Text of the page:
This spring, teachers across the country walked out of their classrooms to protest shrinking school budgets.
Now, they're hoping to see some real change in the midterms.
Twelve states have tax or bond-based ballot measures that would increase education funding.
According to an analysis by the Center for American Progress, those measures are worth at least $2.6 billion in funding for schools.
And in states where teachers protested, they're now running for office.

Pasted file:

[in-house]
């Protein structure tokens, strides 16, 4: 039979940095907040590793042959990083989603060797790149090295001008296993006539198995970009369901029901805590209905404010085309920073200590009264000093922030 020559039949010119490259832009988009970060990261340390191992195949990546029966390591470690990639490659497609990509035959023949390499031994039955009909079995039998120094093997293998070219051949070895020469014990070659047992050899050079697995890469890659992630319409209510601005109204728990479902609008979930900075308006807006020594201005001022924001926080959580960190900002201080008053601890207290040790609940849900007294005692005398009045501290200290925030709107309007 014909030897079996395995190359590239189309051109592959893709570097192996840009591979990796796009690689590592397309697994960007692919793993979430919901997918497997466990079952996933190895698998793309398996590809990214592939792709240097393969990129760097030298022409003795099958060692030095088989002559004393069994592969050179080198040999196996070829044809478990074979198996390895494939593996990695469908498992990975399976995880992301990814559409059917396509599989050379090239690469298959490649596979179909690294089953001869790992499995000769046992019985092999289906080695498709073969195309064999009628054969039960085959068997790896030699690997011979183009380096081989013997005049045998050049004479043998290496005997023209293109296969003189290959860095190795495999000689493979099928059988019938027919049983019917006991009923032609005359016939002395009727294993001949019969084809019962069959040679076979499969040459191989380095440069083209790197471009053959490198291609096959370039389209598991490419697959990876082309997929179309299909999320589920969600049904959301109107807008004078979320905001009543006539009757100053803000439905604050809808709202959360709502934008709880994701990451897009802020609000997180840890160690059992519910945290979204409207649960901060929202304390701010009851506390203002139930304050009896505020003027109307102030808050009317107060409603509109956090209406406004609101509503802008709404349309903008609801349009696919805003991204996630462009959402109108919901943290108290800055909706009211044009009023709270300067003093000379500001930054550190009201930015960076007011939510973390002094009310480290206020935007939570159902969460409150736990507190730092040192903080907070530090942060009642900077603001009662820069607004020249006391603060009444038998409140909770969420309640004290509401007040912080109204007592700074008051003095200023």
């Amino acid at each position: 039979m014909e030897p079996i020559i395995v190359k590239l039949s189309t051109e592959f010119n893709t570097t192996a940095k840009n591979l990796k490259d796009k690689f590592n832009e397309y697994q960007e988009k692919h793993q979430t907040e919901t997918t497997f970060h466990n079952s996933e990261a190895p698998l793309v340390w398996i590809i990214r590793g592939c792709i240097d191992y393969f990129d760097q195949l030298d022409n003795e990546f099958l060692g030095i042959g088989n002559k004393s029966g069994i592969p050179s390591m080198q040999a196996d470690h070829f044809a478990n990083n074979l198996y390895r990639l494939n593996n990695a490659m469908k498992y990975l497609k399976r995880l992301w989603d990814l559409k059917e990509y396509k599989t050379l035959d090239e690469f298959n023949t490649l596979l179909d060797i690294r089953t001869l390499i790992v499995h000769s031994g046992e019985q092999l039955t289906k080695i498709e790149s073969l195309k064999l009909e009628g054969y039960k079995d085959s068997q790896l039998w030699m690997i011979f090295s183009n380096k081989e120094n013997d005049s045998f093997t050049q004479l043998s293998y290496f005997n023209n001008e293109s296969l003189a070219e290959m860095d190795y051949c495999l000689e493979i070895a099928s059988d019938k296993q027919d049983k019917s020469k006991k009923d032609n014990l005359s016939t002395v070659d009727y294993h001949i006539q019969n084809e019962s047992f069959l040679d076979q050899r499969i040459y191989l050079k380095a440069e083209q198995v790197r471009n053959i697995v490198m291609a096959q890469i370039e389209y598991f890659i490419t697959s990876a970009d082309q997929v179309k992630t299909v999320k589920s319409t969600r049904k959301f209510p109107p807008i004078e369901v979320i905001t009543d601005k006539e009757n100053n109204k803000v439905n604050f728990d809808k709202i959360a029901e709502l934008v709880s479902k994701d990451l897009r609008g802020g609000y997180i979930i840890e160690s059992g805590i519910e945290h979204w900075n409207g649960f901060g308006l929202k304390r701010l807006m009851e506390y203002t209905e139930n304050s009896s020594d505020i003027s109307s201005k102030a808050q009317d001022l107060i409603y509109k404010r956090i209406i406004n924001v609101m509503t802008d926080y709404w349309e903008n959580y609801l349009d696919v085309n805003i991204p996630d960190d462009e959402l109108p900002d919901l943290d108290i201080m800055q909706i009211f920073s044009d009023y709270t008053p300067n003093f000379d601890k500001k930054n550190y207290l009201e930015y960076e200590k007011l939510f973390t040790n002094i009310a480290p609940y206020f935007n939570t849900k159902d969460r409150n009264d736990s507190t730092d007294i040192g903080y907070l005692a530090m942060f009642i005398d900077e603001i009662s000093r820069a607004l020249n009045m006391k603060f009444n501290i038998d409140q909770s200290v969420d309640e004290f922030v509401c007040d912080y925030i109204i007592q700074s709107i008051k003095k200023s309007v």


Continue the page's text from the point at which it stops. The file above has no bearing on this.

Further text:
More than 1,500 current and former educators ran for office in 2018, according to the National Education Association, the largest teacher union in the country.
In Oklahoma, teachers walked out of their classrooms for 2 weeks to protest low funding for education. That sparked a wave of educators and school staff running for state office. At least 60 made it past the primaries and are on the ballot in the midterms, according to the Oklahoma Education Association.
And Oklahoma's also doing something different this year - some schools are closing or letting out early on election day to encourage school staff and families to vote.
It’s all part of an effort by teachers in these states to make sure education doesn't get put on the backburner come November 6.